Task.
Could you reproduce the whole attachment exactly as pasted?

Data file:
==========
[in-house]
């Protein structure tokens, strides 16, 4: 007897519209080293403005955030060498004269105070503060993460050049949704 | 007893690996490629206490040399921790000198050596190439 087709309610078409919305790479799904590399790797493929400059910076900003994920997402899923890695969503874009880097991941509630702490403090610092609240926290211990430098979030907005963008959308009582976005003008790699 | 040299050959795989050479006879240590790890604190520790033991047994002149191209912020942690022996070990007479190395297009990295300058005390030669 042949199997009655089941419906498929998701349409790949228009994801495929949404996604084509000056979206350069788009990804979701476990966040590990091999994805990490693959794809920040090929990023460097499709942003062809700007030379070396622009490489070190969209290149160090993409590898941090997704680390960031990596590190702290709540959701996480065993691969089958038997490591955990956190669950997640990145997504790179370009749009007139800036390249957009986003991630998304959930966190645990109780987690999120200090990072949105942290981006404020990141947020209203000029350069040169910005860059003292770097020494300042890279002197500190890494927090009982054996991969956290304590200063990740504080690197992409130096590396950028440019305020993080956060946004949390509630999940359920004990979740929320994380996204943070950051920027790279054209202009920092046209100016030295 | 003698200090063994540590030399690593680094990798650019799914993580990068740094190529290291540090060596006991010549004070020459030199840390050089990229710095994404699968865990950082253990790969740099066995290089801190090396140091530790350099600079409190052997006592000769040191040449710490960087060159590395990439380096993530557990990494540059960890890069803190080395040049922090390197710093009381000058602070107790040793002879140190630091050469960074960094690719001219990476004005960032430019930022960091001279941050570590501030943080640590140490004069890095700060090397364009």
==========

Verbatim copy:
[in-house]
């Protein structure tokens, strides 16, 4: 007897519209080293403005955030060498004269105070503060993460050049949704 | 007893690996490629206490040399921790000198050596190439 087709309610078409919305790479799904590399790797493929400059910076900003994920997402899923890695969503874009880097991941509630702490403090610092609240926290211990430098979030907005963008959308009582976005003008790699 | 040299050959795989050479006879240590790890604190520790033991047994002149191209912020942690022996070990007479190395297009990295300058005390030669 042949199997009655089941419906498929998701349409790949228009994801495929949404996604084509000056979206350069788009990804979701476990966040590990091999994805990490693959794809920040090929990023460097499709942003062809700007030379070396622009490489070190969209290149160090993409590898941090997704680390960031990596590190702290709540959701996480065993691969089958038997490591955990956190669950997640990145997504790179370009749009007139800036390249957009986003991630998304959930966190645990109780987690999120200090990072949105942290981006404020990141947020209203000029350069040169910005860059003292770097020494300042890279002197500190890494927090009982054996991969956290304590200063990740504080690197992409130096590396950028440019305020993080956060946004949390509630999940359920004990979740929320994380996204943070950051920027790279054209202009920092046209100016030295 | 003698200090063994540590030399690593680094990798650019799914993580990068740094190529290291540090060596006991010549004070020459030199840390050089990229710095994404699968865990950082253990790969740099066995290089801190090396140091530790350099600079409190052997006592000769040191040449710490960087060159590395990439380096993530557990990494540059960890890069803190080395040049922090390197710093009381000058602070107790040793002879140190630091050469960074960094690719001219990476004005960032430019930022960091001279941050570590501030943080640590140490004069890095700060090397364009």